Royal Adelaide Hospital General ICU ECMO Guidelines


Bloods

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Assess for clot formation, lines, pumps and oxygenator, look closely at any connectors within the circuit. Assess and record pre/post oxygenator pressures. Record the gradient. Inform MO if gradient is > 60mmHg Complete the Rotaflow Pump Checklist each shift.

Pre and post oxygenator bloods will be taken by the Perfusionists. All other bloods should be taken via the arterial line Anticoagulation For the first 12-24 hrs the Kaolin ACT should be checked every 2 hrs. It is important to have the correct technique when performing this test, if uncertain please ask the Perfusionist for assistance. In brief: o The ACT should be promptly undertaken following blood aspiration. o Fill the ACT with exactly 2mls of blood, mix by turning the tube end to end 6 times. o Activate machine. o Insert tube into the appropriate test well. Ensure the machine has detected the sample, the green detector light is on and the tube is turning. The tube may require some gentle manipulation for the sample to be detected. The target ACT is 150 180 sec in patients with platelet counts > 80000. Heparin should be adjusted according to the guidelines in the anticoagulation section. If the platelet count is <80000 or there are other contraindications to anticoagulation the ECMO Intensivist may alter the target ACT, change or cease anticoagulation. After 24 hours and when the ACT is stable anticoagulation is guided by aPTT performed in the lab. The target aPTT is 55-75 unless altered by the ECMO Intensivist. This should be checked every 6 hrs. Plasma Free Hb (green top) BD with APTT samples, target <0.1 g/L. The blood should be taken through the arterial line. It should be gently and slowly aspirated to prevent false haemolysis of the sample, do not use vacuette. The sample should be gently taken by hand to the laboratory. Routine Daily Bloods U&E / Mg/ LFT/ FBC should be taken BD to monitor Hb and platelet counts. Venopuncture should be avoided at all times. Blood cultures Are sent daily from the arterial line, if cultures thorough the circuit are required the perfusionists will undertake the procedure. Do not use alcohol on the circuit as it can damage the circuit integrity. Sterilisation of access points should be undertaken with betadine. Cross Match the patient should have a current cross match at all times. (cross match lasts for 72 hours).

Authors: Richard Strickland Intensivist Peter Frantzis. Perfusionist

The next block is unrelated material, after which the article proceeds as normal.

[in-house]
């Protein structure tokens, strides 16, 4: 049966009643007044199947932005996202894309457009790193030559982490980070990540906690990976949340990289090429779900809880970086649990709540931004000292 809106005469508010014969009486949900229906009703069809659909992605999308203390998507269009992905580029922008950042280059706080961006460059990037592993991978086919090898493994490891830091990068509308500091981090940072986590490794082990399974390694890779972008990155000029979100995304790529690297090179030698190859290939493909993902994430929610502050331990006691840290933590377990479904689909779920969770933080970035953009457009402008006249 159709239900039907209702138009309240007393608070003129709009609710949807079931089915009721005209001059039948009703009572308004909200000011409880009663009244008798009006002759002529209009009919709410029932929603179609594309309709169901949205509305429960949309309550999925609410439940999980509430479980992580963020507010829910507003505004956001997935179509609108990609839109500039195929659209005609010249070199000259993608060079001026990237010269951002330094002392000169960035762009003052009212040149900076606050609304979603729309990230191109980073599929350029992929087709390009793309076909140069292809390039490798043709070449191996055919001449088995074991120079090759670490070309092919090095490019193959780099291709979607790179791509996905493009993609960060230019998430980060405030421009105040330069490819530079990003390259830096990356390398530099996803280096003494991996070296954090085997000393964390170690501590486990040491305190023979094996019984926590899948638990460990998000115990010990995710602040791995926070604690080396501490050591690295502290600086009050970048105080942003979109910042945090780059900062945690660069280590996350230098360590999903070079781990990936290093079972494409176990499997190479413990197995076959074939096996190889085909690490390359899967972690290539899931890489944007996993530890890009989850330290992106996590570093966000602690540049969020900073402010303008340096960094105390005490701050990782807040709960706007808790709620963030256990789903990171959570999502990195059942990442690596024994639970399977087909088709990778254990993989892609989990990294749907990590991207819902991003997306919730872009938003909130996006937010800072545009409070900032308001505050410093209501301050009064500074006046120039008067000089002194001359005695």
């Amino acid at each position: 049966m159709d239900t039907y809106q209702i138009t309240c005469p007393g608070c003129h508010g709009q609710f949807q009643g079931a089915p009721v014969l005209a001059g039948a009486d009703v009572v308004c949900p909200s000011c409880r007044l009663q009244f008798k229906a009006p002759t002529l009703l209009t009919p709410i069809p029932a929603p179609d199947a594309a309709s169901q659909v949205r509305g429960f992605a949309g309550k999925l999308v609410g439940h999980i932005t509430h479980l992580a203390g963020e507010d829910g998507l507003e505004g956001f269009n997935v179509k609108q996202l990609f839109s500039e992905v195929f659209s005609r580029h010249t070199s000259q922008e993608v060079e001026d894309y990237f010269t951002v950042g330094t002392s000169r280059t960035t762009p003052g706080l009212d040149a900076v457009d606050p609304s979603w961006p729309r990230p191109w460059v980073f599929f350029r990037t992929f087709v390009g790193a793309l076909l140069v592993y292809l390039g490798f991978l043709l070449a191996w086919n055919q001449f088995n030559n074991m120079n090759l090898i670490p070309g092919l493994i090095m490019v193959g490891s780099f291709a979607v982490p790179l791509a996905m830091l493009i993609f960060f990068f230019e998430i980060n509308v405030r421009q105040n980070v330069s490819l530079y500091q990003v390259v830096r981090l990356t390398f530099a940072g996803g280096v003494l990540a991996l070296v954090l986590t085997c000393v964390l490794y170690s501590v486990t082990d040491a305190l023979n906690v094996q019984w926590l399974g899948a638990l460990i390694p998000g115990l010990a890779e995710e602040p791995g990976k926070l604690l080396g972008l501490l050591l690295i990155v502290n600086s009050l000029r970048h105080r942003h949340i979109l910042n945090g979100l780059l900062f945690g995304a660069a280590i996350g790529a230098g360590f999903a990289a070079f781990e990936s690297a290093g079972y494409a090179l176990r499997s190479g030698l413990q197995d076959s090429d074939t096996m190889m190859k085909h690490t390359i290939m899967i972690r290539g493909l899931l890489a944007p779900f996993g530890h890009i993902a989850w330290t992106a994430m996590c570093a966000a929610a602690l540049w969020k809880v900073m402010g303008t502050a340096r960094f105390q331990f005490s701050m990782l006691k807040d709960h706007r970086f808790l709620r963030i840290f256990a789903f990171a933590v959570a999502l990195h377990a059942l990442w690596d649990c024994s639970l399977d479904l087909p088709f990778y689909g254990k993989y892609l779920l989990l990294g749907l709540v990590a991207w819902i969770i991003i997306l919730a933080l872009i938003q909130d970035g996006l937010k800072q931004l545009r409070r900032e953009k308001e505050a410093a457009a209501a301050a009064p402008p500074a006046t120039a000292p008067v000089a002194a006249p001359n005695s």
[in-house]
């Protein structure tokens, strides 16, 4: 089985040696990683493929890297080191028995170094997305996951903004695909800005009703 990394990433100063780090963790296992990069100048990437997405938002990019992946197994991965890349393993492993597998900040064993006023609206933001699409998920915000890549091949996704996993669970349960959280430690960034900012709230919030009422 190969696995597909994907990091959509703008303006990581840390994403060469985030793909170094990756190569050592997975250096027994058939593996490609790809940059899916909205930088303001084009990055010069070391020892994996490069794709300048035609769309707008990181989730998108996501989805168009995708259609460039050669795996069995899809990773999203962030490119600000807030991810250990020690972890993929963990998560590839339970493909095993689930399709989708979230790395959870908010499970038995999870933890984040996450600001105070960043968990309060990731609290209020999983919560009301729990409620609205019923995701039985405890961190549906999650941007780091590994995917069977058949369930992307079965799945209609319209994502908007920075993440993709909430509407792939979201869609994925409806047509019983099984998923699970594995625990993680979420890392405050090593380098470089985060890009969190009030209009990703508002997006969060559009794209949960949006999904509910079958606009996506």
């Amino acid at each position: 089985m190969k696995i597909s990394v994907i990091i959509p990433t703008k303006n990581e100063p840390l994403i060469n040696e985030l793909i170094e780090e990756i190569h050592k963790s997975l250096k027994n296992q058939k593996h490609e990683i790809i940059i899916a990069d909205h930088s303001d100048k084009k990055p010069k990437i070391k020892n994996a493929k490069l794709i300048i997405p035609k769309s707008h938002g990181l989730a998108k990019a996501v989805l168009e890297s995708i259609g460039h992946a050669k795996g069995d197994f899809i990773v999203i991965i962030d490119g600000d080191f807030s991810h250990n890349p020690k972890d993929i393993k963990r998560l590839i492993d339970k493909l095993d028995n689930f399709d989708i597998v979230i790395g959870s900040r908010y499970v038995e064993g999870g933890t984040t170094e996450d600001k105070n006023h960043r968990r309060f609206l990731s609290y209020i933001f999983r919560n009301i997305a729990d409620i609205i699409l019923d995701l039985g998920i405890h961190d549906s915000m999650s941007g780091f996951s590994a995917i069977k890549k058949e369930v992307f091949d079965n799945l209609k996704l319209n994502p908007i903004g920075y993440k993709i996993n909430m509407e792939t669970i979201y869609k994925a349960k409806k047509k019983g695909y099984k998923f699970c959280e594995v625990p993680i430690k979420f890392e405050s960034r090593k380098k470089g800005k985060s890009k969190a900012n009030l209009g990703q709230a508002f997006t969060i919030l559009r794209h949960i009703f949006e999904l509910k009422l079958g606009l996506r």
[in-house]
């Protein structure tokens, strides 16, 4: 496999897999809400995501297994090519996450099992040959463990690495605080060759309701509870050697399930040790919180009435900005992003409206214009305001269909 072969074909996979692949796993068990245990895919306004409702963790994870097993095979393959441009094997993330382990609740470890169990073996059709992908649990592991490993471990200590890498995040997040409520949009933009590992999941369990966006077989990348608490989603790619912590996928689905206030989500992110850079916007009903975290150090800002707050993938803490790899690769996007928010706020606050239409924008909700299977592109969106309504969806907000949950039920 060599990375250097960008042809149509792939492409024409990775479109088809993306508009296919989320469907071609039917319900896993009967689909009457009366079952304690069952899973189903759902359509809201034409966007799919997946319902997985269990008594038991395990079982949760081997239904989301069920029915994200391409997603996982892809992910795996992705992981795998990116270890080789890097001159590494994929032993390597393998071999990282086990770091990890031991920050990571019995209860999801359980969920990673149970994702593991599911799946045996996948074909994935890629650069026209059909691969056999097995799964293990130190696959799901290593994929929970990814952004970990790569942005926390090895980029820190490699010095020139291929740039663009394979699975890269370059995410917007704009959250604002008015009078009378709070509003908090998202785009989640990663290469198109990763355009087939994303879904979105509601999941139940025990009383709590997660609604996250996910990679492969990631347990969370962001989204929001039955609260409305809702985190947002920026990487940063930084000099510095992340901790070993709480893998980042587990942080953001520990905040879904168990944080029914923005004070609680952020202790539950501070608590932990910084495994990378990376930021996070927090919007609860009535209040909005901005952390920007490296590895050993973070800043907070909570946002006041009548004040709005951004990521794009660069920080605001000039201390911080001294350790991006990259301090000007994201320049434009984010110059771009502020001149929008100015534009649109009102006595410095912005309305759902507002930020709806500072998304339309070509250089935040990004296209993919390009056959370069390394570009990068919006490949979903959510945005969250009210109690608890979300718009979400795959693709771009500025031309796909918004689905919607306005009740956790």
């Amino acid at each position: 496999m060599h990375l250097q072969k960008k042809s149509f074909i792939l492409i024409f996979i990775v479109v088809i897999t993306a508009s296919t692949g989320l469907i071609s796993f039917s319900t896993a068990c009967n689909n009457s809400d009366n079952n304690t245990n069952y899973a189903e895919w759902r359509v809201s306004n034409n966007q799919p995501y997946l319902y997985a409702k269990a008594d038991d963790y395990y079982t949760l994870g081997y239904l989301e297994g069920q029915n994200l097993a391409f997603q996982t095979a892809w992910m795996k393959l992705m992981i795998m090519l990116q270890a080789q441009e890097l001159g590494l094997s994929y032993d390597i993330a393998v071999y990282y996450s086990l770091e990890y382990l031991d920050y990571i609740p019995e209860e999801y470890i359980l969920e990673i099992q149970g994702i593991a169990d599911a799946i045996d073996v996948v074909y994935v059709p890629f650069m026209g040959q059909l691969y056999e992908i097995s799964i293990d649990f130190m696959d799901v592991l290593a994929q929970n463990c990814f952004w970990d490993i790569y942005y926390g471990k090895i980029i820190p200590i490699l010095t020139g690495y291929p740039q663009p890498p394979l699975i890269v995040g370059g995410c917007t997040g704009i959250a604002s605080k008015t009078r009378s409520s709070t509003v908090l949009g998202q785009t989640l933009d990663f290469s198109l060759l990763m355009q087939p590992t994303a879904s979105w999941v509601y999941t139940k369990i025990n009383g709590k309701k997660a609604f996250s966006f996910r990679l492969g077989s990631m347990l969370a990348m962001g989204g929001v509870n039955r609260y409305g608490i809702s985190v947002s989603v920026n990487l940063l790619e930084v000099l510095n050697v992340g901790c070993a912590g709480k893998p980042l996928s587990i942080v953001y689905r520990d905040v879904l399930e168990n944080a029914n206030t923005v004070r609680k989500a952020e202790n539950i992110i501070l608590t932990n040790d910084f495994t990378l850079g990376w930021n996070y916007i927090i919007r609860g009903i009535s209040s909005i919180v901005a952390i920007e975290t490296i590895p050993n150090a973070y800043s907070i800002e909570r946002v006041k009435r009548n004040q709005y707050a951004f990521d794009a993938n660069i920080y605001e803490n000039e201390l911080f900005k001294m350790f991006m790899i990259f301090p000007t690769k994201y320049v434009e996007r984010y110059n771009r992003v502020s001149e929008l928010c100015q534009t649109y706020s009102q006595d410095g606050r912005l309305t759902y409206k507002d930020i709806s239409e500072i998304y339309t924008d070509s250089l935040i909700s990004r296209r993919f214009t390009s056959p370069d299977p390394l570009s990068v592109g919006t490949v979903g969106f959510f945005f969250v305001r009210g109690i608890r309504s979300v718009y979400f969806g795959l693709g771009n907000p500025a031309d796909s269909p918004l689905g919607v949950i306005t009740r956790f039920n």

Jo Buttery. Nurse Educator October 2009.

Royal Adelaide Hospital General ICU ECMO Guidelines

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Other Care Patient Sedation levels, as prescribed. Assessment of sedation requirements should be directed by the need to maintain cannula and circuit integrity. 3/24 Neurological observations 3/24 CVP General Nursing Care Pressure area care is to be undertaken with an extra staff member designated to monitor the tubing and circuit, ensuring there is no kinking or tension. This should only be undertaken when medical personnel are readily available to manage circuit/flow or oxygenation problems. Turning should be timed, where possible, for the early/late shift overlap where double staff are present to assist. Nocturnal turning, 18.00 08.00hrs, should be avoided unless it is essential. Positioning for the puffy patient Cannula dressings must be undertaken by 2 nurses with 1 person responsible for cannula security. This should only be undertaken when there are medical personnel present to manage accidental cannula dislodgement (between 08.00hrs and 18.00hrs). Always pull the dressing off towards the insertion site to minimise the risk of cannula displacement Minimise procedures which may cause bleeding, avoid traumatising tissue during mouth care, suction, pressure area and hygiene care. Use mouth swabs, or soft toothbrushes, for mouth care. Do not shave with wet razor. Use electric razor or clippers. Do not dislodge clots on wounds or cannula insertion sites. Have a supply of haemostatic dressings for use when required. Minimise the number of personnel surrounding the patient to those essential for the persons care and management. Ensure there are medical orders for base line rest ventilation and also for rescue ventilation if ECMO suddenly needs to be abruptly discontinued. Shift Check Use Maquet Jostra-Rotaflow Pump Checklist Position pump, oxygenator and tubing to minimise potential knocks and unintended contact. Alarms Low flow set within .5L of current flow High/Low rev limit set within 500 rpm of current revs Rev mode Check battery/ connection to AC power/ red power point with LED on Check Gas blender is securely connected to gas flow. Ensure all connection points in the circuit are secure Re-check the above following patient movement. ENSURE THERE ARE ALWAYS 4 LARGE TUBING CLAMPS LOCATED WITH NEAR THE CIRCUIT TO RAPIDLY STOP THE PUMP IN EMERGENCY SITUATIONS. Hand crank is available Battery is charging or charged Authors: Richard Strickland Intensivist Peter Frantzis. Perfusionist Jo Buttery. Nurse Educator October 2009.

Royal Adelaide Hospital General ICU ECMO Guidelines


Ensure rescue ventilation orders are attached to the ventilator. CRRT CRRT can be run through the circuit when the patients condition warrants its application.